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What Are False Teeth Called?

There happen to be a number of different dental appliances that are commonly referred to as false teeth. The following list outlines what each of these types are and how they would be used.

Types Of False Teeth

types of false teeth

Full Dentures

Full dentures are exactly as the name implies. They are a set of upper and lower removable false teeth. Full dentures are also called complete dentures and porcelain or acrylic materials are used to make the fake teeth. They are applied to a base made or either metal or acrylic materials.

Full or complete dentures are usually required if you have lost all or most of your teeth. The uppers or lowers are designed to sit on your gum tissue and are held in place by suction. You may have seen denture adhesives on the market which provide a more secure hold.

Dentures require specific cleaning products as regular toothbrushes and toothpaste are too harsh and can damage the surface of the dentures. They are also fragile and must be handled with care.

With proper care and maintenance, full or complete dentures can last up to ten years.

Partial Dentures

Once again, as the name of these false teeth hint at, partial dentures are designed to fill partial gaps where there are teeth missing. They come in uppers and/or lowers and are typically held in place by clips that attach around existing teeth. Partial dentures are removable when needed.

Temporary Dentures

The purpose of these may become more obvious with the other term they are known by – immediate dentures. They are dentures that can be fitting immediately after you have had all your teeth removed. This permits you to still eat, talk and smile while waiting for your permanent dentures to be completed.

Flexible Dentures

Flexible dentures are made of a thin thermoplastic material such as nylon, which may make these a more comfortable option than the harder acrylic construction of full dentures. Flexible dentures do not require any metal clips as partial dentures do which makes them look natural.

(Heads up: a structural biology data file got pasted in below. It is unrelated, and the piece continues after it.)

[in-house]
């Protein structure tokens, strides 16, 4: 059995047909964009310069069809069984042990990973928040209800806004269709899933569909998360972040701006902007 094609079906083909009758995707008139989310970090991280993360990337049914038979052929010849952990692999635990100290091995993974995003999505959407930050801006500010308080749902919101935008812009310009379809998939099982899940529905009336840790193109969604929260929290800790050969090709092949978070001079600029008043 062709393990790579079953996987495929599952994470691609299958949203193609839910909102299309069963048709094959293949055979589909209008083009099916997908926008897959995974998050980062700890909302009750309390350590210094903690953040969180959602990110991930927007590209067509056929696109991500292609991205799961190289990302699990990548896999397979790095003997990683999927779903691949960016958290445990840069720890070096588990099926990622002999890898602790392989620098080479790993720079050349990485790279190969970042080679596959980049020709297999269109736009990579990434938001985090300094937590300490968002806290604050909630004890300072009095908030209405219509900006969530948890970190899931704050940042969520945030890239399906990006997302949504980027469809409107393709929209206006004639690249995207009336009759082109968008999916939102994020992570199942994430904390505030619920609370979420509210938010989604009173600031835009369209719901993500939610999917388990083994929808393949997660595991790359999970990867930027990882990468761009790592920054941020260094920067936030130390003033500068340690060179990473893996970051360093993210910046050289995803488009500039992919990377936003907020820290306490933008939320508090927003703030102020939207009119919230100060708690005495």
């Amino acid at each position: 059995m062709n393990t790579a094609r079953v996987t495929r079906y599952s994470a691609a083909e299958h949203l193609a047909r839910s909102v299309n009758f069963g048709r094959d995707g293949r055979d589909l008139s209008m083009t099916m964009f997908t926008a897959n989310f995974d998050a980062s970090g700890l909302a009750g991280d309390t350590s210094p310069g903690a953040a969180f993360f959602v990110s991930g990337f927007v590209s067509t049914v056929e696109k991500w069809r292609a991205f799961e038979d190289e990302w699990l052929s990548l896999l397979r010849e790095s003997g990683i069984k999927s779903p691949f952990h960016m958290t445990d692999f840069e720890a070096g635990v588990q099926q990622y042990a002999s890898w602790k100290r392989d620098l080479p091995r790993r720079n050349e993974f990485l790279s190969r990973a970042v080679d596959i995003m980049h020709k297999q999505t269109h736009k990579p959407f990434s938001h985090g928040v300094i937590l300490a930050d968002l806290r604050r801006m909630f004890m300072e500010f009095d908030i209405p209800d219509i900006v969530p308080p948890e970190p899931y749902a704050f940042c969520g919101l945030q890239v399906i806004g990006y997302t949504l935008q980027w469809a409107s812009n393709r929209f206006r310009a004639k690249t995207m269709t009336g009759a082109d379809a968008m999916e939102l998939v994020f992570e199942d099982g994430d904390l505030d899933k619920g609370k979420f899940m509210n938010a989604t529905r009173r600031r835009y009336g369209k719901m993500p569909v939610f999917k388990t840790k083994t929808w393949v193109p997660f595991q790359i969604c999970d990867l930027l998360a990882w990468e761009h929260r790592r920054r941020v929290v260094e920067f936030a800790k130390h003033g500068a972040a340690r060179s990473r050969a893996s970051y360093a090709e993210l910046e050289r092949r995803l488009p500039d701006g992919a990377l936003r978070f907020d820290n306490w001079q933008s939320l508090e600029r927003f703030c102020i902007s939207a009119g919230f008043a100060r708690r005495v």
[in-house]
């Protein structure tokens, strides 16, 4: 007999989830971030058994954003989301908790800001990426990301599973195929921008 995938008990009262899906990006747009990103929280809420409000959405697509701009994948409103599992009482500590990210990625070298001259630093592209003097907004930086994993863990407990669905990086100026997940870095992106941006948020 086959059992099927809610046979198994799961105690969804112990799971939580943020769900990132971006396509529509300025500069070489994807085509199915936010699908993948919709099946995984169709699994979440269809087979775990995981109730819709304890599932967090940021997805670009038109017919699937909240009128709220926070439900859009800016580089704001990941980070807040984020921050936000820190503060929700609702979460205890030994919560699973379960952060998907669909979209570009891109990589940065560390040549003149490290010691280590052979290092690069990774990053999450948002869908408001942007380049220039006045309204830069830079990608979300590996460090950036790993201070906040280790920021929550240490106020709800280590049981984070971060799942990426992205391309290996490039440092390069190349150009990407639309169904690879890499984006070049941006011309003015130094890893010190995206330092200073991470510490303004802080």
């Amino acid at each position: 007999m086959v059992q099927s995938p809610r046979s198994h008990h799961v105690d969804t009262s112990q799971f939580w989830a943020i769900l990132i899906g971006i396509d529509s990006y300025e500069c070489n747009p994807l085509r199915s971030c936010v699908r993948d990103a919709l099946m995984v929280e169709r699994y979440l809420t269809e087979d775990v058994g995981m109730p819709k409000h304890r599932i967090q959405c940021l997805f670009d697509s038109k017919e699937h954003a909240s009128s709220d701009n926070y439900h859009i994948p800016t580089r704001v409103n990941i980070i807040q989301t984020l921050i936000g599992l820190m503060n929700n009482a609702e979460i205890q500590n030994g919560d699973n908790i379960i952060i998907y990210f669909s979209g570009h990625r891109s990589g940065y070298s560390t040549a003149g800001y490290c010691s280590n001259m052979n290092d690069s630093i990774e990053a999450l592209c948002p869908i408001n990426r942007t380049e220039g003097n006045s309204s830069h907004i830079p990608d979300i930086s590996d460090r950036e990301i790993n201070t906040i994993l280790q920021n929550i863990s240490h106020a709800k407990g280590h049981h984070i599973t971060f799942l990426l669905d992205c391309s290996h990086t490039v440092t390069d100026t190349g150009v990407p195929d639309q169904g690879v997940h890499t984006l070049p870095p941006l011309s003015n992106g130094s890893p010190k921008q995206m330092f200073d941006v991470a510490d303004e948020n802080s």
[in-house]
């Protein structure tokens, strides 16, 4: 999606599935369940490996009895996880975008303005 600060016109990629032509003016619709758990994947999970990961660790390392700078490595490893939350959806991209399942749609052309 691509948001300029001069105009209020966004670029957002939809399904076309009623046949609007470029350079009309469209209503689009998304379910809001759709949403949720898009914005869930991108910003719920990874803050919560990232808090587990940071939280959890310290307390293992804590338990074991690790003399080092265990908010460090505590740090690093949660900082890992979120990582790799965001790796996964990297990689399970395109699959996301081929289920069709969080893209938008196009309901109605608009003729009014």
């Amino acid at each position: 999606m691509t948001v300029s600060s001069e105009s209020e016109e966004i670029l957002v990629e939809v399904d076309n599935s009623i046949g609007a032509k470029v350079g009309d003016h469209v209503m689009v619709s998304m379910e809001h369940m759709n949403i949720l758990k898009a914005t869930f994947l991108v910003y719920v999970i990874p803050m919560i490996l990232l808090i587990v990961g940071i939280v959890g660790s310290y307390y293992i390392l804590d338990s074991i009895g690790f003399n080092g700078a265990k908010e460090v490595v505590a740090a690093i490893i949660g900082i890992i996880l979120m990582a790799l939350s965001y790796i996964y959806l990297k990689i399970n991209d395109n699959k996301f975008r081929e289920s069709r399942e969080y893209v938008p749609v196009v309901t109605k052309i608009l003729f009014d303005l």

Fixed Bridge

Another way to replace missing teeth is with a fixed bridge. A crown, which is an artificial tooth, is surgically cemented to remaining teeth. Because this is a permanent solution, fixed bridges are far more costly than most other types of removable false teeth.

Cantilever Bridge

If you are missing a molar and have no teeth on one side of it to support a bridge, a cantilever bridge may be used. This employs the use of one or more teeth on the other side of where that molar was to provide the security and stability needed to hold this type of bridge in place.

Implants

A dental implant is a screw or other type of attachment device that is surgically placed into your jawbone. Over time it fuses into place creating a natural fit. A prosthetic, normally a fake tooth, is ‘screwed’ onto the implant. This takes place either right after the implant screw is placed or after it has fused to the bone.

Implant-Supported Fixed Dentures

This missing tooth solution involves a surgically inserted implant which has a crown attached to it after the surgery. That crown is then secured in place with additional screws.

Snap-On Dentures

Snap-on dentures, also known as snap-in dentures, are another type of false teeth that are described by the term used to identify them. These dentures are designed to snap on and snap off of implants that have been surgically inserted into your jawbone.

In Conclusion

The terms dentures and false teeth are often used interchangeably referring to several different types of missing teeth solutions. With the right solution for your situation, as determined by your dental professional, you will be able to eat, talk and smile with confidence.

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